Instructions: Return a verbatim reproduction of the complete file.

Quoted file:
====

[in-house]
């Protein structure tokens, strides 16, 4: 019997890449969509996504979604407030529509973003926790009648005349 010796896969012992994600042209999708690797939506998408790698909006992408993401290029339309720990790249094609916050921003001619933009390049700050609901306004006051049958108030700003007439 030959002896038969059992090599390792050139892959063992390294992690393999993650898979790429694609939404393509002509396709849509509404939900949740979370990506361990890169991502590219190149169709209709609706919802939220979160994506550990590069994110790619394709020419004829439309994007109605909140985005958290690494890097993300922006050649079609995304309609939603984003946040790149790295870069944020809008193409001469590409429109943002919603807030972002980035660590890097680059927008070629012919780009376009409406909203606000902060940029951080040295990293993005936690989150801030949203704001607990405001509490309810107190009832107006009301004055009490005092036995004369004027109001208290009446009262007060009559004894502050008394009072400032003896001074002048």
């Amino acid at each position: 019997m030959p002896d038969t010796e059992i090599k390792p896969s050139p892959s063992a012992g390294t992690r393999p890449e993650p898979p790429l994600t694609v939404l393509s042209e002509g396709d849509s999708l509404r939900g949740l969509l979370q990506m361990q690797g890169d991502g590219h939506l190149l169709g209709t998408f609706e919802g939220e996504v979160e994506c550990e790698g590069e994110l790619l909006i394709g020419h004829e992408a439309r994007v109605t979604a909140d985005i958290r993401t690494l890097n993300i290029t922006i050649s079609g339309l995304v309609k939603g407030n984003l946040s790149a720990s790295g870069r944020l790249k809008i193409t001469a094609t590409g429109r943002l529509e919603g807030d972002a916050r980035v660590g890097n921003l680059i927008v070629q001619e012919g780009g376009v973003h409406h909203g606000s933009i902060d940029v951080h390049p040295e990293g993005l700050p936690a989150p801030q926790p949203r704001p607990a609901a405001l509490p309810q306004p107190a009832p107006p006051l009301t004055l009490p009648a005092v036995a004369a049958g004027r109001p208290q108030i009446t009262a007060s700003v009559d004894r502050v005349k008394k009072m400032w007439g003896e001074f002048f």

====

[in-house]
């Protein structure tokens, strides 16, 4: 019997890449969509996504979604407030529509973003926790009648005349 010796896969012992994600042209999708690797939506998408790698909006992408993401290029339309720990790249094609916050921003001619933009390049700050609901306004006051049958108030700003007439 030959002896038969059992090599390792050139892959063992390294992690393999993650898979790429694609939404393509002509396709849509509404939900949740979370990506361990890169991502590219190149169709209709609706919802939220979160994506550990590069994110790619394709020419004829439309994007109605909140985005958290690494890097993300922006050649079609995304309609939603984003946040790149790295870069944020809008193409001469590409429109943002919603807030972002980035660590890097680059927008070629012919780009376009409406909203606000902060940029951080040295990293993005936690989150801030949203704001607990405001509490309810107190009832107006009301004055009490005092036995004369004027109001208290009446009262007060009559004894502050008394009072400032003896001074002048």
């Amino acid at each position: 019997m030959p002896d038969t010796e059992i090599k390792p896969s050139p892959s063992a012992g390294t992690r393999p890449e993650p898979p790429l994600t694609v939404l393509s042209e002509g396709d849509s999708l509404r939900g949740l969509l979370q990506m361990q690797g890169d991502g590219h939506l190149l169709g209709t998408f609706e919802g939220e996504v979160e994506c550990e790698g590069e994110l790619l909006i394709g020419h004829e992408a439309r994007v109605t979604a909140d985005i958290r993401t690494l890097n993300i290029t922006i050649s079609g339309l995304v309609k939603g407030n984003l946040s790149a720990s790295g870069r944020l790249k809008i193409t001469a094609t590409g429109r943002l529509e919603g807030d972002a916050r980035v660590g890097n921003l680059i927008v070629q001619e012919g780009g376009v973003h409406h909203g606000s933009i902060d940029v951080h390049p040295e990293g993005l700050p936690a989150p801030q926790p949203r704001p607990a609901a405001l509490p309810q306004p107190a009832p107006p006051l009301t004055l009490p009648a005092v036995a004369a049958g004027r109001p208290q108030i009446t009262a007060s700003v009559d004894r502050v005349k008394k009072m400032w007439g003896e001074f002048f």